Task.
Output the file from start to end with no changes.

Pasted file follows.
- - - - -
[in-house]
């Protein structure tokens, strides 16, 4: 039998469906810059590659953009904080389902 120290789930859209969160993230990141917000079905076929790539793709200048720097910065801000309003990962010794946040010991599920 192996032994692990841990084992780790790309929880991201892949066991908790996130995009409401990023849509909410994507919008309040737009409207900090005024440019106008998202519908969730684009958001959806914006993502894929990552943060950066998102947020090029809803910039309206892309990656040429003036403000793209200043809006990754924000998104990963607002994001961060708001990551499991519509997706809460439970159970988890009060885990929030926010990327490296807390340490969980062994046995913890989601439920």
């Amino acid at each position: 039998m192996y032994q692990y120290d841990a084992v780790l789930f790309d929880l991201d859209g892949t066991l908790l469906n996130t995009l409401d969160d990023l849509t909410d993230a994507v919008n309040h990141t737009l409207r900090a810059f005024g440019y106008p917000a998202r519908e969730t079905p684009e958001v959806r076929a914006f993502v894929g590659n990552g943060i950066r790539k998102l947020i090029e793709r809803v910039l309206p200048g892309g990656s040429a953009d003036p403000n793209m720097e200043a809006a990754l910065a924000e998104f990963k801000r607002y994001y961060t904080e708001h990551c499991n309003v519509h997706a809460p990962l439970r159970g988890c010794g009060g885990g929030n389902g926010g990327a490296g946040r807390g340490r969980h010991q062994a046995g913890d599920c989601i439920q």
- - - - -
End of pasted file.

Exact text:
[in-house]
């Protein structure tokens, strides 16, 4: 039998469906810059590659953009904080389902 120290789930859209969160993230990141917000079905076929790539793709200048720097910065801000309003990962010794946040010991599920 192996032994692990841990084992780790790309929880991201892949066991908790996130995009409401990023849509909410994507919008309040737009409207900090005024440019106008998202519908969730684009958001959806914006993502894929990552943060950066998102947020090029809803910039309206892309990656040429003036403000793209200043809006990754924000998104990963607002994001961060708001990551499991519509997706809460439970159970988890009060885990929030926010990327490296807390340490969980062994046995913890989601439920």
């Amino acid at each position: 039998m192996y032994q692990y120290d841990a084992v780790l789930f790309d929880l991201d859209g892949t066991l908790l469906n996130t995009l409401d969160d990023l849509t909410d993230a994507v919008n309040h990141t737009l409207r900090a810059f005024g440019y106008p917000a998202r519908e969730t079905p684009e958001v959806r076929a914006f993502v894929g590659n990552g943060i950066r790539k998102l947020i090029e793709r809803v910039l309206p200048g892309g990656s040429a953009d003036p403000n793209m720097e200043a809006a990754l910065a924000e998104f990963k801000r607002y994001y961060t904080e708001h990551c499991n309003v519509h997706a809460p990962l439970r159970g988890c010794g009060g885990g929030n389902g926010g990327a490296g946040r807390g340490r969980h010991q062994a046995g913890d599920c989601i439920q």